I now refer to a letter drafted by the No Tesco in Stokes Croft campaign which I support – I am grateful to the campaign for the hours of unpaid work that have gone into studying the applications and drafting a detailed, informed and intelligent response.

When drafting your report to the councillors, I would like you to address the following questions:

1. Why, when the Government’s Planning Inspectorate has already ruled that servicing is a material consideration for these applications, are you denying this and ignoring the significant risks to public and highway safety?

2. Why has there been no impact assessment of the significant risks to public and highway safety posed by the servicing of this proposed store, now that you have information about the intensity of such servicing at clearly precarious locations?

It would be negligent to grant permission for these applications in the absence of an adequate impact assessment.

Bristol’s Statement of Community Involvement

Why did the planners ignore Bristol’s Community Involvement Statement?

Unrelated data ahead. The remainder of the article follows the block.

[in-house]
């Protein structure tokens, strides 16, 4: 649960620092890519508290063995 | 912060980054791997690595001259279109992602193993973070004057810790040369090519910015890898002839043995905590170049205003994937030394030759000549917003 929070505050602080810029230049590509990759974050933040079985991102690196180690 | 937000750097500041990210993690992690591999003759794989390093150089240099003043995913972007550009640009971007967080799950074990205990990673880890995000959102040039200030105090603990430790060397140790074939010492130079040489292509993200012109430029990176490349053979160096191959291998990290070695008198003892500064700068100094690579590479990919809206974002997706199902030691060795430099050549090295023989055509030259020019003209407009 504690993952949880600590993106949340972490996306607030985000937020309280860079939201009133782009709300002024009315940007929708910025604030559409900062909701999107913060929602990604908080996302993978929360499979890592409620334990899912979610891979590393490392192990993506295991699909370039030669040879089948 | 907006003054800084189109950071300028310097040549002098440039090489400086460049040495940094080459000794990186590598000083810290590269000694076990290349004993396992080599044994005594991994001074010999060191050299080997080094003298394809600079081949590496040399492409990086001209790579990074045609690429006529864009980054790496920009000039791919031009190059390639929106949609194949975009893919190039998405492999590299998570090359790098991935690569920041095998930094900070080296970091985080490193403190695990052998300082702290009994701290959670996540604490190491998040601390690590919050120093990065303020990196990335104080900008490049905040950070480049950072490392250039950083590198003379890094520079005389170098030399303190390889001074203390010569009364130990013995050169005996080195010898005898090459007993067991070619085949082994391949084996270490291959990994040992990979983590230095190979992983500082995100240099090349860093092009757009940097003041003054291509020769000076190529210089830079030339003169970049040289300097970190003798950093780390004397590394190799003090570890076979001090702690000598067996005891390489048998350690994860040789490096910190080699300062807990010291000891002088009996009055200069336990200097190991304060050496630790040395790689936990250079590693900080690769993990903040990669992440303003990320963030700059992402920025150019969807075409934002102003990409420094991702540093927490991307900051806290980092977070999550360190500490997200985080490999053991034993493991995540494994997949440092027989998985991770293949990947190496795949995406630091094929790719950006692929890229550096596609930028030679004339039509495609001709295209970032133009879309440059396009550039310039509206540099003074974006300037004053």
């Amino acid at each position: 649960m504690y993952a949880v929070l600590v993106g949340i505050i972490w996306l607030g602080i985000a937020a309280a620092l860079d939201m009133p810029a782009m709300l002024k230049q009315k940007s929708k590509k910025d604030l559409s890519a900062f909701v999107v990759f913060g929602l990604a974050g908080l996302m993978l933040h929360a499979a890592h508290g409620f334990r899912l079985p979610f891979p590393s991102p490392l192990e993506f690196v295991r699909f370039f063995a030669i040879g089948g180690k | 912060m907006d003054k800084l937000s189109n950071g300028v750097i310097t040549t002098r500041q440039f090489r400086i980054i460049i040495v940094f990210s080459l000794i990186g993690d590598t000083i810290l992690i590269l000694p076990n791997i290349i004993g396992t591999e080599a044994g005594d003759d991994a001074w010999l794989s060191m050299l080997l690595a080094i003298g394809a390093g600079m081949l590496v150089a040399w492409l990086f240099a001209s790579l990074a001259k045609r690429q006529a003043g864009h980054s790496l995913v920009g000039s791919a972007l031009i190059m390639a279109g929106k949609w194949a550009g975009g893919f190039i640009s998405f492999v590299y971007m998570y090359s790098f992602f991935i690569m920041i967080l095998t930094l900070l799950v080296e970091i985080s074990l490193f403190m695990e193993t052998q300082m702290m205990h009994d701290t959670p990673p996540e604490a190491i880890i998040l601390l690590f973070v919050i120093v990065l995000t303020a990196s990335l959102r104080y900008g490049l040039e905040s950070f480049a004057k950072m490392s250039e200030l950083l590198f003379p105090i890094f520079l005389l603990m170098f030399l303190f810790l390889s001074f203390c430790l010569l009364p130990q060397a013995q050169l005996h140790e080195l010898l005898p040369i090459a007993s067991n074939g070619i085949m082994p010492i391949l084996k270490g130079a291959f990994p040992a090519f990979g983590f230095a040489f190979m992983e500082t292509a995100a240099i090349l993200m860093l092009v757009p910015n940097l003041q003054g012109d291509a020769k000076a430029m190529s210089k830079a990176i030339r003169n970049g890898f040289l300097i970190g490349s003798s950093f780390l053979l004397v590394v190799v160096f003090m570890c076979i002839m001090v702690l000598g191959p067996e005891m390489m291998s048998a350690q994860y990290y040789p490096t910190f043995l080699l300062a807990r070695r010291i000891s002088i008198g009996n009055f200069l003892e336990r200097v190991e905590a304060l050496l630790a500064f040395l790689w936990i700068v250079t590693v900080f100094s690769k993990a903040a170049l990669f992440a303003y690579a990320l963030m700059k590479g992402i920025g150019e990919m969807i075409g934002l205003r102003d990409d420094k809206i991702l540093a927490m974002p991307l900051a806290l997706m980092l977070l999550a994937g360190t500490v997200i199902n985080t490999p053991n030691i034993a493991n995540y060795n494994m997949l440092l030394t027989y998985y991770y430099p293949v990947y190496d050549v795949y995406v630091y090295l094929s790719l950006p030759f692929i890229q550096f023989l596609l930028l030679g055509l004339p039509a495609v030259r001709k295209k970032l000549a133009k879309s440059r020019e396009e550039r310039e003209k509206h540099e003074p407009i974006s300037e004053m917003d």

Again, I am grateful to my campaigning colleagues, for expressing my concerns so thoughtfully and thoroughly. Here they are:

Bristol’s Community Involvement Statement is a statutory requirement from central government and significant amounts of public money have been spent producing it.

It is therefore entirely unacceptable to grant permission for these applications until the directives within the Statement have been followed.

Whilst the specifics of how applicants comply with the Statement is discretional, it is unacceptable that the Council’s Planning Officers have made no attempts to encourage compliance with it – or sought any explanation for why the applicant is refusing to comply with it.

The fact that both the Council and applicant have shown complete disregard for the Statement must also be recognised as showing complete disrespect for the need to involve the community in their operations and plans.

Bristol’s Community Involvement Statement states that:

“Developers will be expected to involve the local community and Ward Members in early discussion of the implications of their proposals and how these might be dealt with. [our emphasis]”

The document also states that the Council will encourage developers to undertake various specific community involvement activities. This particular proposed development falls under category 2 – sensitive sites. The document outlines a variety of activities the Council is supposed to encourage developers to carry out.

Tesco has not meaningfully involved the community or Ward members in the development of its plans. Nor have we seen evidence of the Council encouraging Tesco to do this.